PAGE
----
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Safety Tip: Having a Clear Head

We all know not to drink alcohol or be distracted when we are in the shop. But having a clear head is more than that, as I found out last week.

I had been to a funeral service for a young lady who had lost her battle after a long illness. When I came home, all I wanted to do was go out to the shop and think about nothing but woodworking. I think many of us do this. A good hobby is therapeutic for relieving stress. We forget about the outside world and can bury ourselves in the creative process. The problem is some stress does not so easily go away. We may think we are not distracted, but our minds are complex things. It does not take much to throw us off.

It all seems so odd now in retrospect, the choices I made that day. I wanted to rip a block of 2x4 on my table saw. I went through my drill: ear protection on, practice the cut, make double sure the push stick is just where I want it and that the out feed is clear of any obstructions. Then I seemingly made several bad choices for no reason I can think of, except that I was trying to immerse myself in the task and by doing so moved too fast to do it right. I put the blade up far too high, although I remember considering it and the reason, since forgotten, seemed clear enough.

But then came the whopper. I usually wear a full face shield, as I wear glasses and safety goggles drive me nuts. I always wear this because even though I have never had a kick-back happen, I am mindful that goggles will not keep my teeth from getting smashed in or my jaw from being broken. The face shield was sitting right in front of me.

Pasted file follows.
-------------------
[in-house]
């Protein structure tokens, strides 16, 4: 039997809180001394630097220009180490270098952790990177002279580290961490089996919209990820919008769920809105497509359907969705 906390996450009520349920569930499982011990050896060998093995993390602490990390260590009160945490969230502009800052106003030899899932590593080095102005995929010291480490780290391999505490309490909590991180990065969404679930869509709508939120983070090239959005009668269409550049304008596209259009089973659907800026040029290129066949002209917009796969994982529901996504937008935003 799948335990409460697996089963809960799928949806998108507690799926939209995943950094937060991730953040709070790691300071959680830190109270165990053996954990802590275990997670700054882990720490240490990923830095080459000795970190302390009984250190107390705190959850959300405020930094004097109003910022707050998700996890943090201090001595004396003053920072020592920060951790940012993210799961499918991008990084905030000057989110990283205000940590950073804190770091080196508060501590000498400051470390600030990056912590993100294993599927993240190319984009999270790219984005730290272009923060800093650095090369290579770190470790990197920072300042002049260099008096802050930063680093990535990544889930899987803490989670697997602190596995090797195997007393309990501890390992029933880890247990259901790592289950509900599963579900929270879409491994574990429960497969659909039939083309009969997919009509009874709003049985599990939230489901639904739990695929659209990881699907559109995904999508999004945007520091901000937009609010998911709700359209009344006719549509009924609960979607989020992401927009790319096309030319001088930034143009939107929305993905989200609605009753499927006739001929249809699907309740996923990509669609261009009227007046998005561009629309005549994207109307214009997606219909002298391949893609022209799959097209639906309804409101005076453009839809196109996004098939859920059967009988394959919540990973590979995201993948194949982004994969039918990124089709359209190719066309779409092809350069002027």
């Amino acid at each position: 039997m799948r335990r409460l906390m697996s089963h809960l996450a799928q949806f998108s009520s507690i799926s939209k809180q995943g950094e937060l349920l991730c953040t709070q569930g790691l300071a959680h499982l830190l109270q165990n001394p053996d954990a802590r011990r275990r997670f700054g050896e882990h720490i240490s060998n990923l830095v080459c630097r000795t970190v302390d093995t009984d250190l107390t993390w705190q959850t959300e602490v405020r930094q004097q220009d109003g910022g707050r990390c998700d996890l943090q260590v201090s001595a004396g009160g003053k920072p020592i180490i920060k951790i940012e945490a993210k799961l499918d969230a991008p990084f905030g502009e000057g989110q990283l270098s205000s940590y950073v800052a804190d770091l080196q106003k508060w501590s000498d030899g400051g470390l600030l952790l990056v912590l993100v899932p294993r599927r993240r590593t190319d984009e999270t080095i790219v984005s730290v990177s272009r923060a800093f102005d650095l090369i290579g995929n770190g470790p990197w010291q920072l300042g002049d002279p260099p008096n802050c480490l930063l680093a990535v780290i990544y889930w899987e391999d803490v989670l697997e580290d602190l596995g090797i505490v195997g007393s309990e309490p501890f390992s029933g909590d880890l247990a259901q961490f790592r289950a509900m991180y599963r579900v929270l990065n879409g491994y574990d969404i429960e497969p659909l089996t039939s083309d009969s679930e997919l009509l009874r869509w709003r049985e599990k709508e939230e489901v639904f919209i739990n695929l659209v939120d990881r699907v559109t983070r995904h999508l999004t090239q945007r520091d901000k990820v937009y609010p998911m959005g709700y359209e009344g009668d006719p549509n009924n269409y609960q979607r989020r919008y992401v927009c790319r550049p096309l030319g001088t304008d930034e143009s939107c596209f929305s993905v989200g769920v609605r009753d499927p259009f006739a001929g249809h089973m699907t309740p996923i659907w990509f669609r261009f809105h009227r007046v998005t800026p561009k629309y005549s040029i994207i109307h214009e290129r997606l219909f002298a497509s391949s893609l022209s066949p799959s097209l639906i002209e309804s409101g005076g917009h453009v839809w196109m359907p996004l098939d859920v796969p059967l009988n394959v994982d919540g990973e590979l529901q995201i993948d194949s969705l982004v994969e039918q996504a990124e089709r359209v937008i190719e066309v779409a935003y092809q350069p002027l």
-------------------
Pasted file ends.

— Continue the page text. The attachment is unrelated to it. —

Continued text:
I picked it up and placed it to the side. Such a strange thing to do, but then again grief is strange too. It sneaks up on us at odd moments, robs us of our happiness, makes us feel guilty. I swear I was not thinking about anything like that. I thought I was enjoying the activity, seemingly free of the mornings emotional tribulation. Of course, I realize now part of my mind was very much still dwelling on other things, and that this was just the wrong time to be using large power tools. But hindsight is always 20/20.

So I turned on the saw, made my cut and it seemed simple and almost flawless...until the work reached the rear edge of the raised blade. Did I not push it all the way clear? Did I somehow twist the push-stick and drive the work into the blade sideways? I don't know, it all happened so fast and was so unexpected. I in fact thought it was a flawless cut.

The block of wood seemed to do something bad between the blade and the fence, like it was suddenly dancing or having a seizure. There was a very bad sound. My eyes saw, my ears heard, and my brain knew but there is just no way at that point your body can react. Some might say you can but they are wrong. In that split second a very small voice in my head is saying something else, but it is more a feeling of unease than words...something about where I should not be...something about not standing in line with the blade.